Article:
When you were 12, you were watching horror films in the basement with each other, and then lulling yourself to sleep with some kind of Disney film to undo the harm you’d caused your mental state by watching “The Ring” even after your parents had forbidden it. These were the days when T-Ping was fair game on the weekends, and more Fridays than not were spent begging the parents who hosted the sleepover to pretty please take the lot of you from point A to point B.

Courtesy of Caila Smith

Together, you learned that using bright blue eyeshadow alone is never okay. Also, you were dumbfounded to find out that you are, indeed, supposed to apply mascara to your bottom lashes. Also, those cork-wedged shoes… those are just not cute.

Now, life is different. You have evolved individually. Each creating new lives which do not resemble the ones you first found each other in and all of you living out your purpose so uniquely… and every bit of it is so beautiful.

Through every fad, stage, heartache, loss and victory, these friends remain true. They are cherished on a personal level, because they’ve stood the test of time.

Courtesy of Caila Smith

Surely there were and will continue to be moments of frustration between you. (Does anyone remember those dreaded, gossip-filled and unknown three-way calls from way back when? UGH.) But you outgrew the pettiness stage of your lives together. Now, as adults, you’re able to actually listen for the sake of listening, not just listen for the sake of responding. You’ve been friends for so long that you’d hate to doom it by sweating the small stuff, so you admit your wrongs and right them when needed, as do they — and it’s what keeps the many-years-long friendship still burning.

You’ve started families of your own, lives of your own, and it’s nothing short of astounding to see your childhood friends grow into the parents they always wanted to be (or for some, the ones they swore to God that they would never be — ha!).  And although life stands in the way of seeing one another’s kids as often as you’d always intended, you love them as intensely as you love your own.

Because of them, your kids have playdates (although rare sometimes) that are comfortable for you and your friends. There’s no trying to be somebody you’re not. Messy buns, elastic pants and no makeup is preferred, actually. Without these people, who could you run to while venting, “My kid is being an asshole,” because you know their child is being an asshole too, and they are just going to be thrilled you were the first to admit to it out loud?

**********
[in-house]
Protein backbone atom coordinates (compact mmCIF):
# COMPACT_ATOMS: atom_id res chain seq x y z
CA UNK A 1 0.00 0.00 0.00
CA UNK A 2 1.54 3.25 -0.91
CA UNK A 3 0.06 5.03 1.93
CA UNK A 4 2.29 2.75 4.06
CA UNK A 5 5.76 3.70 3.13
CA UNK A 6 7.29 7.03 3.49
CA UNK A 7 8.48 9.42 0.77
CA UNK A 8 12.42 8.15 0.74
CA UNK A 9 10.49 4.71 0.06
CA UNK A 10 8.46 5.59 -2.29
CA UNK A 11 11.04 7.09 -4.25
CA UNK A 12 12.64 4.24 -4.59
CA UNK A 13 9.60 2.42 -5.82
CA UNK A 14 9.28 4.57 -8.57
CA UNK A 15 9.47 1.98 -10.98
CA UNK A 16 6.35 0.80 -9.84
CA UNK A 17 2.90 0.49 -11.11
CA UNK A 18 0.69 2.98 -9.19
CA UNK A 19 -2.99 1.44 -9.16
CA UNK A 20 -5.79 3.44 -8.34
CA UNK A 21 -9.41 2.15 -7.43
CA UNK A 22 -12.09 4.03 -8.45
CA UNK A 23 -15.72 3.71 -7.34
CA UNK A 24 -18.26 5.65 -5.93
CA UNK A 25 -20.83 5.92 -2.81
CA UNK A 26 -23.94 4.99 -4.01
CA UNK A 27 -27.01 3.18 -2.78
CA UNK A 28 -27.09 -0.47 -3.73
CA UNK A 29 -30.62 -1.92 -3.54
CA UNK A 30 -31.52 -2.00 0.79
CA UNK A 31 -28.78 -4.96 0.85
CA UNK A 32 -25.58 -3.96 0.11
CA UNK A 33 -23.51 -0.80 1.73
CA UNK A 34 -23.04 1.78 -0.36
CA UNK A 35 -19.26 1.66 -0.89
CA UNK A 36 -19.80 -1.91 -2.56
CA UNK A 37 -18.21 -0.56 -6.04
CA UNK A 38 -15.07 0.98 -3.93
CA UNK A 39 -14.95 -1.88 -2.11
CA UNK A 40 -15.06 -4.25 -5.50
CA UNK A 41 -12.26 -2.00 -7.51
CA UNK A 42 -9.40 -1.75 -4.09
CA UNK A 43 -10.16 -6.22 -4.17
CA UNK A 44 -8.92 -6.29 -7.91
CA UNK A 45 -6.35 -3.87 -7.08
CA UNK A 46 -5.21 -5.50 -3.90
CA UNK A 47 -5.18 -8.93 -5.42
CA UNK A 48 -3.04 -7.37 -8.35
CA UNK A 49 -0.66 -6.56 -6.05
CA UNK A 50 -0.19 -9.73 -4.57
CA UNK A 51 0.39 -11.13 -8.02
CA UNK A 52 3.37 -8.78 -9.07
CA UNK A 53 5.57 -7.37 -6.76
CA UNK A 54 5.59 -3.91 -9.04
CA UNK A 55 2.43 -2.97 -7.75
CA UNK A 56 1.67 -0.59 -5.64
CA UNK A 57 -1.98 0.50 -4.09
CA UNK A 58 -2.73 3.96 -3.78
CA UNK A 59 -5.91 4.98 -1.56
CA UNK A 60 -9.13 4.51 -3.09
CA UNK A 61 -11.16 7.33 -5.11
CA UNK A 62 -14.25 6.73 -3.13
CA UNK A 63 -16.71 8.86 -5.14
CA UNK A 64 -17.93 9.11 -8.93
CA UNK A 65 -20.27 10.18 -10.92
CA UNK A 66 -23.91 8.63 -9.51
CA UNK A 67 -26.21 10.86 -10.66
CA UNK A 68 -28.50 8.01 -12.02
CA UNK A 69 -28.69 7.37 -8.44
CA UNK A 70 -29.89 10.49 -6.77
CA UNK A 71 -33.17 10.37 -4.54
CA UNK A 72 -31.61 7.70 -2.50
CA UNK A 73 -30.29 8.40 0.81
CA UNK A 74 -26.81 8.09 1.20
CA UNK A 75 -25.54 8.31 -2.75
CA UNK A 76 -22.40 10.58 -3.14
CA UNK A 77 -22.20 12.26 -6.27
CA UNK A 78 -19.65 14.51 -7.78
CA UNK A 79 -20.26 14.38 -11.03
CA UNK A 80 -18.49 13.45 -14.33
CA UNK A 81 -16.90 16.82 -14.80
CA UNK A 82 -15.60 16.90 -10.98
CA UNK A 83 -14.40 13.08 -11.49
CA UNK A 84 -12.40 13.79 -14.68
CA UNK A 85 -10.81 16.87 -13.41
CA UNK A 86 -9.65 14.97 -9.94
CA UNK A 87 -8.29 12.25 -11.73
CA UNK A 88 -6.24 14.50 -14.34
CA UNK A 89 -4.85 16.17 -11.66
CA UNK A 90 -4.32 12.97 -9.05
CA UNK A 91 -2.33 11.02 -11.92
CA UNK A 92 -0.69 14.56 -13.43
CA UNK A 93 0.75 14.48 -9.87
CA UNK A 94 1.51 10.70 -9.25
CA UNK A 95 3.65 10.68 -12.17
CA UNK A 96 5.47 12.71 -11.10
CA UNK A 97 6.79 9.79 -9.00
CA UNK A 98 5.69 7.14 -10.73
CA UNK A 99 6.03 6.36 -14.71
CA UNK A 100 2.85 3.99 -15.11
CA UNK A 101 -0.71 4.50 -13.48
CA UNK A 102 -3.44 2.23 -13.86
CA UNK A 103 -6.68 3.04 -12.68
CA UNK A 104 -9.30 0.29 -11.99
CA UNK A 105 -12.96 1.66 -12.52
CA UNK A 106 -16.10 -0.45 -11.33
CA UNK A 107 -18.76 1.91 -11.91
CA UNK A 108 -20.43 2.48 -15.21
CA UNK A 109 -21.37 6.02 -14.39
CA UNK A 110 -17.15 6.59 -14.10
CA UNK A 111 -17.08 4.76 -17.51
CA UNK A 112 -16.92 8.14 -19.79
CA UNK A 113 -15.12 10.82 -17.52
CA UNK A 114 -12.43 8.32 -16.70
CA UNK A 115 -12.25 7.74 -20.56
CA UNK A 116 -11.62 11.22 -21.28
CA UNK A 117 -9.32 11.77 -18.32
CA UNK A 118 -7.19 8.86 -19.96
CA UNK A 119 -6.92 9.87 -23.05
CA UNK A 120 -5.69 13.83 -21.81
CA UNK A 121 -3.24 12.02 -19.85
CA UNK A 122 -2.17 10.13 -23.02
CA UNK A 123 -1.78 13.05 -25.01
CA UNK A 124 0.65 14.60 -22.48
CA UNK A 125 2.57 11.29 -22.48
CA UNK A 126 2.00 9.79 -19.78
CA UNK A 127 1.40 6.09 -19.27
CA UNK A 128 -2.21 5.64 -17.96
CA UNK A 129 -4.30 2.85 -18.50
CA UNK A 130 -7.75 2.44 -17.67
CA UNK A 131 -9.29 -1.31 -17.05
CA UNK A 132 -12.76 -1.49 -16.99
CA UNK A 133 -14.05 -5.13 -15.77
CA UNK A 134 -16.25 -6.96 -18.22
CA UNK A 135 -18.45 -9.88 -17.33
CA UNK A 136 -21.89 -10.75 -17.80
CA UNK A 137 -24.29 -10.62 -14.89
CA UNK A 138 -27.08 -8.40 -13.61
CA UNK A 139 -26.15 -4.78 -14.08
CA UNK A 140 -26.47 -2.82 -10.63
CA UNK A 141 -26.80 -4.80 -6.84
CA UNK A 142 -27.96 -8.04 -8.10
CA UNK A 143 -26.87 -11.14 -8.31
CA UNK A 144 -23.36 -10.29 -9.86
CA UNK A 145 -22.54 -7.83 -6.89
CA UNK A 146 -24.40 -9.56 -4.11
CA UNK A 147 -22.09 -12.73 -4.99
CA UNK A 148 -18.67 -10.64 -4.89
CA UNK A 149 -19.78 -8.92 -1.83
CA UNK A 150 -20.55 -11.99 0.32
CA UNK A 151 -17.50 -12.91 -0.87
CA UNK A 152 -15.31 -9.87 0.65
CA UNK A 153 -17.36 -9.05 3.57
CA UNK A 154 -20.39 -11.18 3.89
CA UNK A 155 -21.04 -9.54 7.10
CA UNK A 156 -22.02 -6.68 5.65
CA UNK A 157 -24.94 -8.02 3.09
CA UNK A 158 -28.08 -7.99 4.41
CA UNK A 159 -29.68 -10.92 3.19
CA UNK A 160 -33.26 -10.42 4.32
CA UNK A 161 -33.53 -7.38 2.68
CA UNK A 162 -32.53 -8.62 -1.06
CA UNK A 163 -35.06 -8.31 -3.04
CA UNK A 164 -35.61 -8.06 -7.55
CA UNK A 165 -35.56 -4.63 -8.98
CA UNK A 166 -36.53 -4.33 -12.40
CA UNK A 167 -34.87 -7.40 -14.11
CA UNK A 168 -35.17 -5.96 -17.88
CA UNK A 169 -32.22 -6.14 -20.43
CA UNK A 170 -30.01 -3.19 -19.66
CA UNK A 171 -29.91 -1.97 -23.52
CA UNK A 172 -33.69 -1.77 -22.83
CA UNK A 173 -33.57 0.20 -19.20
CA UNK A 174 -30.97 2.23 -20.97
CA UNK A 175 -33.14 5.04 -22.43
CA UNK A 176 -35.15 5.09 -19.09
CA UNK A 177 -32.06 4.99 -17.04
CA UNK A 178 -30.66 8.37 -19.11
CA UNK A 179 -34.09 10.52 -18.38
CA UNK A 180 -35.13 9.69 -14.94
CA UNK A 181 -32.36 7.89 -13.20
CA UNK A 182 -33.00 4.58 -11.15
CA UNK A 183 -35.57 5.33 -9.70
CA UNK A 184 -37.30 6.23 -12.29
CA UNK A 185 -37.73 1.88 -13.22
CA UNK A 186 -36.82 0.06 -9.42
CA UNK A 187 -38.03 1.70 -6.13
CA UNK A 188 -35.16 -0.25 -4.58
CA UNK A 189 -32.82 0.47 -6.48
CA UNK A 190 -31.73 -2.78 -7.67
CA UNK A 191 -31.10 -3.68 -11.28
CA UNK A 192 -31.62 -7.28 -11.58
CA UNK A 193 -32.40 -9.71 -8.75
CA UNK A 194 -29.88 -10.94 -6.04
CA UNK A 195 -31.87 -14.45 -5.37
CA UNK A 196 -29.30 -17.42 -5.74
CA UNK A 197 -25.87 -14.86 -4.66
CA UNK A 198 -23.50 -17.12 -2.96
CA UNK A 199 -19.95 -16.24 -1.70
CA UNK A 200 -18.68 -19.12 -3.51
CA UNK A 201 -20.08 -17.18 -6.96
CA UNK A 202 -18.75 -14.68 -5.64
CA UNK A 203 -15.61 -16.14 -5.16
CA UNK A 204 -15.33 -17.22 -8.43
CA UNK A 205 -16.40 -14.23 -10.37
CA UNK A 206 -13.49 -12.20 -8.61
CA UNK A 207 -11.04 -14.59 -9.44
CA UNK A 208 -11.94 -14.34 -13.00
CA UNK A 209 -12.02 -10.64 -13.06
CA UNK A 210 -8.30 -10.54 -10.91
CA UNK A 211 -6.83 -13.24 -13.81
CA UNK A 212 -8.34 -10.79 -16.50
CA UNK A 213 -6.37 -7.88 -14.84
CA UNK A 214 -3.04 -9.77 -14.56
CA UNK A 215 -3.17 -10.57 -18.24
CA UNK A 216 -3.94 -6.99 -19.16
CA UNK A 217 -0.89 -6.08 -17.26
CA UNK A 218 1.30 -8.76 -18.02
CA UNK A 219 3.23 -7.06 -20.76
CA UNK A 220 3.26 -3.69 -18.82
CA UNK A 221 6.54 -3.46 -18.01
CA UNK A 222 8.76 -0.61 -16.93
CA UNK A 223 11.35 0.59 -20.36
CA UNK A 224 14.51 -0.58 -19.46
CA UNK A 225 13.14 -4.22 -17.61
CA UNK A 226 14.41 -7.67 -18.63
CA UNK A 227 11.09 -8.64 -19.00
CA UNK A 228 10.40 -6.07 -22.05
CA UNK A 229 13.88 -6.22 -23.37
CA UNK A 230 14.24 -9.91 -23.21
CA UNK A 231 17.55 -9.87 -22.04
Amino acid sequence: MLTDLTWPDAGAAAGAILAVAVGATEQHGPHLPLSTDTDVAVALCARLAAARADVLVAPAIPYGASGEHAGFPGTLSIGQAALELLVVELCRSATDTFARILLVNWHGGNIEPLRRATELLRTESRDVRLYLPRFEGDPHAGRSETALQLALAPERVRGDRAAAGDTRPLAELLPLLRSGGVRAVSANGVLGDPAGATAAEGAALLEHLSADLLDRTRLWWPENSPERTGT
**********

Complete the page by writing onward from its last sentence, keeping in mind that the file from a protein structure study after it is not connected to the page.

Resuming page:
In the worst moments, they are right beside you without hesitation. And in your mountaintop victories, they are the ones cheering you on while saying, “I always knew you could do it.”

Friends like these are a platonic love like nothing else. Whereas you’ve grown used to questioning friendships, relationships, and other aspects of your life for years in the past, there’s no need to do that with them, because they’ve proven themselves to be the real deal time after time again. They are the ones who have stayed while the rest have come and gone. With them, are so many sacred and wholesome memories. And even though life is not now what it once was, the friendship remains firm.

Now, these friends and myself are grown. But beneath all of this adult exterior, there’s still a group of 12-year-olds swimming (not “laying out”) in the backyard pond while my friend’s mom makes us fruit smoothies and/or chocolate milkshakes. The nostalgia of rainy days spent making a “Sims” family while eating ramen noodles is frozen in time and near and dear to my heart. I miss those days. But the best part about them? We made lasting memories without even knowing it or planning it; we were just living our best life and doing it super carefree-like.